At a BBQ last summer we met a 67-year-old architect who had recently won a $1.4 million judgement against an ex-business partner. The case had taken 10 years to wind through the courts.

Some people – like Donald Trump – enjoy litigation as a heroic theatre of conflict.  For most of us, it is unpleasant, stressful and emotionally draining.

That’s probably why there are relatively few lawsuits launched against – or by – stakeholders in the Canadian public markets.

Yes, Tim Hortons franchisees just launched a class action lawsuit against its parent company for jacking up the price of sprinkles.

But considering the TSX and TSX.V have a market capitalisation of $21 billion, and there are more lawyers sloshing around than cowboys in Texas – it is a remarkably non-litigious environment.

According to a 2016 report by Nera Economic Consulting:

“Although six Canadian securities class actions were resolved during 2016, only two of these were resolved by way of a settlement, the lowest number since 2011…Over the last six years (2011 through 2016), a total of 44 securities class actions have been filed in Canada involving Toronto Stock Exchange.”

The report claims that over the same six-year period, lawsuits have been brought against nine TSX Venture Exchange (TSX-V) companies.  That’s about 1.2 cases per year.  The annual litigation risk is 0.07%.

In other words, Canadian public companies and their shareholders don’t generally sue each other – unless one party is very pissed off.

Which brings us to Ximen Mining (XIM.V) that controls The Gold Drop Project and Brett Gold Project in British Columbia, Canada.

Ximen Mining is being sued in the Supreme Court of British Columbia by a group of “dissident shareholders” lead by Robert Slaughter.

The lawsuit claims that Ximen and five of its board members illegally prevented the injured parties from converting $800,000 debt into 15.8 million voting shares.

The details of the case are – to be frank – a little dry.

There was a meeting. According to Mr. Slaughter, the timing of the meeting was sneaky. Mr. Slaughter tried to hijack the meeting.  He was unsuccessful.

Let’s be clear, we’re not fighting over Apple (APPL.NASDAQ) stock here.

Ximen is a 3.5 cent gold stock with a market cap of $3 million.

In 2016, Ximen diamond-drilled the Brett Gold Property and found 6.04 grams per tonne of gold over 0.40 metres.

From an investor’s point of view, that’s like being served two crumbs of angel cake.

Delicious – no doubt – but would it kill you to cough up a full slice?

Christopher R. Anderson is the President, CEO and Director of Ximen.  According to his official bio Mr. Anderson has, “successfully navigated the waters of one of the toughest bear markets in mining history”.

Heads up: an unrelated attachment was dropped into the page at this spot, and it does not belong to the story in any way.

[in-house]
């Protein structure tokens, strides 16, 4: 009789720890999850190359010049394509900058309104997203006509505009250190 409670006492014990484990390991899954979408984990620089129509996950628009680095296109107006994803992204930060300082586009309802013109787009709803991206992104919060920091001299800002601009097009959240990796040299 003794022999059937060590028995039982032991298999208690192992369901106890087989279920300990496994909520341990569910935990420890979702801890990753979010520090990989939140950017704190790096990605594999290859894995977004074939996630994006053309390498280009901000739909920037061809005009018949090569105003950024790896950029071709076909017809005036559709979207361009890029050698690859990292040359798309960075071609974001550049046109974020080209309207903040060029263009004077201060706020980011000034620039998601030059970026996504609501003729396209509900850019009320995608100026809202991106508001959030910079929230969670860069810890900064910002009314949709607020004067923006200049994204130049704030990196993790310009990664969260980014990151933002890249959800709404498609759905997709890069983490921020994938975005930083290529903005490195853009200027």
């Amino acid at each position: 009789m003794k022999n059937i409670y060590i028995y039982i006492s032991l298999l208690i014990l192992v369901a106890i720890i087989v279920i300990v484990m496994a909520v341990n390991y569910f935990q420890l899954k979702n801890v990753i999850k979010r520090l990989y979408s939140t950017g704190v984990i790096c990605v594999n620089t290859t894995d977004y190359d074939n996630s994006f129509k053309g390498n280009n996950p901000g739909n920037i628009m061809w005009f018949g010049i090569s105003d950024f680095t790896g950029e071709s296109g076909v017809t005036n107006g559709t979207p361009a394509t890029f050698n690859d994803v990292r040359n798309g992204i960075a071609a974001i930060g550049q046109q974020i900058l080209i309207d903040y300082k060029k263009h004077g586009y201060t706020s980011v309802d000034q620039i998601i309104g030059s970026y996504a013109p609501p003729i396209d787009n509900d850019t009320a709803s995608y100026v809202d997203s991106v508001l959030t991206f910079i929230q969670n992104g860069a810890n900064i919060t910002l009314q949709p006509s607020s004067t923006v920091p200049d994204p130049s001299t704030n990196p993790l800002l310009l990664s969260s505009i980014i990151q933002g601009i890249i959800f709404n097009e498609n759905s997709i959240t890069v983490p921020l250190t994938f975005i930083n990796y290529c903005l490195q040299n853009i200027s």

That’s good.

To a point.

(So has our cat).

Mr. Anderson and Ximen have stated that they will “defend the allegations set out in the petition vigorously.”

In a March, 2017 press release Ximen addressed “inflammatory and misleading statements,” by Slaughter’s group.

“Slaughter is portraying himself as a single concerned shareholder. However, he is in fact the spokesperson for a group of shareholders representing over 20% of the outstanding Ximen shares who have been acting, and are continuing to act, jointly and in concert to gain control of Ximen’s board using ambush tactics.”

Meanwhile, Anderson other directors continue to accumulate Ximen stock.

The lawsuit by Slaughter’s group seeks a court order requiring Ximen to buy the remaining shares held by the group before firing the directors of Ximen.

He said, she said.

Here’s what we know.

In the stock markets, it is vitally important to communicate clearly.

The CEO of a micro-cap company is the bus driver, the foreman, the nurse, the cheerleader and the spokesperson.

There is anecdotal evidence that some of Ximen’s wounds are self-inflicted.

As we often do, we started our research by downloading the Corporate Presentation.

Correction – we tried to download it.

It turned out, we had to ask for it.

Is the PowerPoint only for accredited investors?

Creating a firewall between the message and the people who want to hear it – is a recipe for dissent.

When the CEO stops talking to people, investors get anxious and grumpy which can lead them to make ungenerous – and possibly untrue – accusations on Stockhouse like, “Chris uses Xim like a wallet”.

When blunt accusations have no effect, the shareholders sometimes turn to sarcasm:

It’ll be interesting to see how this scrap between Slaughter and XIM plays out.

At the summer BBQ we suggested to the architect he must be feeling pretty good after cashing a cheque for $1.4 million.

He shook his head vehemently.

“It’s a bullshit victory,” he said, “I lost 10 years of my life.  This lawsuit robbed me of my happiness and my health.”

He took a slug of his whiskey and looked up at the cloudless blue sky.

“Always settle,” he said, “Always settle”.

Full Disclosure:  We don’t own shares of Ximen mining. We’re not suing anyone.  And we’re not being sued.

Written By:

Lukas Kane

Lukas Kane was previously the CEO of a North American investment news syndicate. He was also the Communication Director for a consortium of publicly traded companies. A Senior Writer at Equity.Guru, Mr. Kane writes about mining, cannabis, energy, technology and biotech.

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